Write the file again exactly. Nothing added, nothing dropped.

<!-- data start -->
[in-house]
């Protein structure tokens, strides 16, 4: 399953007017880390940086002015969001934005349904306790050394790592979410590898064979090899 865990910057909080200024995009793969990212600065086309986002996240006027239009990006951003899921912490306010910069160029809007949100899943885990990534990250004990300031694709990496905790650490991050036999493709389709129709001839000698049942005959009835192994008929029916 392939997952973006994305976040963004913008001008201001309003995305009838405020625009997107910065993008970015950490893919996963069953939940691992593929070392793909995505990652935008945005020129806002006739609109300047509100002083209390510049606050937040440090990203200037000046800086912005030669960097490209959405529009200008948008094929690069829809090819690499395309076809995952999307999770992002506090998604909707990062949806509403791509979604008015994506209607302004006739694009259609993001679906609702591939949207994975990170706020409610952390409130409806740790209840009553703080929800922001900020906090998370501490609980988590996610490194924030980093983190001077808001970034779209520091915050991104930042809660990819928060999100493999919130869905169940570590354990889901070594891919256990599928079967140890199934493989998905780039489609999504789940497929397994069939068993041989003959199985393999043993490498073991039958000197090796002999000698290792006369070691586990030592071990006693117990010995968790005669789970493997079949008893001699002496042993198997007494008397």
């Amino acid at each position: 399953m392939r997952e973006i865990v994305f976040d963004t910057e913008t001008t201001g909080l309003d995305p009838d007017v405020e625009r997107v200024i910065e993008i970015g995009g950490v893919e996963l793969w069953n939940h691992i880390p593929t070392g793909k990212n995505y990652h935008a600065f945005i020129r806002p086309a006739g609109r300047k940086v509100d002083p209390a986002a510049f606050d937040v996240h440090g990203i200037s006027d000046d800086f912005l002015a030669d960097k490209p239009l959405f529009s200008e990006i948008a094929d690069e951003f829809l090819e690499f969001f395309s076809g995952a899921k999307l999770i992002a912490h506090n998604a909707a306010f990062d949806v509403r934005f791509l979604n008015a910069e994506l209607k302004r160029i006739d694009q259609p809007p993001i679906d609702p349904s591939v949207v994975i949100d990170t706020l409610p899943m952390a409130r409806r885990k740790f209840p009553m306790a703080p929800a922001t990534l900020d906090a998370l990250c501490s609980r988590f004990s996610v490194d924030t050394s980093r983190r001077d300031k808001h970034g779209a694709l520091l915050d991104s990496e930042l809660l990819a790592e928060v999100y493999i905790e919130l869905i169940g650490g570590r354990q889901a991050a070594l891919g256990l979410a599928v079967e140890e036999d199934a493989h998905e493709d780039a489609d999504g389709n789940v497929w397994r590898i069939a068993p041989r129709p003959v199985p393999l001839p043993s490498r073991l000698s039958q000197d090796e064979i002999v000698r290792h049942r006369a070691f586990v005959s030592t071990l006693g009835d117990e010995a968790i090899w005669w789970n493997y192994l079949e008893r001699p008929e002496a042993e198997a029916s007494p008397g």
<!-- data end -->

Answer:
[in-house]
């Protein structure tokens, strides 16, 4: 399953007017880390940086002015969001934005349904306790050394790592979410590898064979090899 865990910057909080200024995009793969990212600065086309986002996240006027239009990006951003899921912490306010910069160029809007949100899943885990990534990250004990300031694709990496905790650490991050036999493709389709129709001839000698049942005959009835192994008929029916 392939997952973006994305976040963004913008001008201001309003995305009838405020625009997107910065993008970015950490893919996963069953939940691992593929070392793909995505990652935008945005020129806002006739609109300047509100002083209390510049606050937040440090990203200037000046800086912005030669960097490209959405529009200008948008094929690069829809090819690499395309076809995952999307999770992002506090998604909707990062949806509403791509979604008015994506209607302004006739694009259609993001679906609702591939949207994975990170706020409610952390409130409806740790209840009553703080929800922001900020906090998370501490609980988590996610490194924030980093983190001077808001970034779209520091915050991104930042809660990819928060999100493999919130869905169940570590354990889901070594891919256990599928079967140890199934493989998905780039489609999504789940497929397994069939068993041989003959199985393999043993490498073991039958000197090796002999000698290792006369070691586990030592071990006693117990010995968790005669789970493997079949008893001699002496042993198997007494008397």
């Amino acid at each position: 399953m392939r997952e973006i865990v994305f976040d963004t910057e913008t001008t201001g909080l309003d995305p009838d007017v405020e625009r997107v200024i910065e993008i970015g995009g950490v893919e996963l793969w069953n939940h691992i880390p593929t070392g793909k990212n995505y990652h935008a600065f945005i020129r806002p086309a006739g609109r300047k940086v509100d002083p209390a986002a510049f606050d937040v996240h440090g990203i200037s006027d000046d800086f912005l002015a030669d960097k490209p239009l959405f529009s200008e990006i948008a094929d690069e951003f829809l090819e690499f969001f395309s076809g995952a899921k999307l999770i992002a912490h506090n998604a909707a306010f990062d949806v509403r934005f791509l979604n008015a910069e994506l209607k302004r160029i006739d694009q259609p809007p993001i679906d609702p349904s591939v949207v994975i949100d990170t706020l409610p899943m952390a409130r409806r885990k740790f209840p009553m306790a703080p929800a922001t990534l900020d906090a998370l990250c501490s609980r988590f004990s996610v490194d924030t050394s980093r983190r001077d300031k808001h970034g779209a694709l520091l915050d991104s990496e930042l809660l990819a790592e928060v999100y493999i905790e919130l869905i169940g650490g570590r354990q889901a991050a070594l891919g256990l979410a599928v079967e140890e036999d199934a493989h998905e493709d780039a489609d999504g389709n789940v497929w397994r590898i069939a068993p041989r129709p003959v199985p393999l001839p043993s490498r073991l000698s039958q000197d090796e064979i002999v000698r290792h049942r006369a070691f586990v005959s030592t071990l006693g009835d117990e010995a968790i090899w005669w789970n493997y192994l079949e008893r001699p008929e002496a042993e198997a029916s007494p008397g």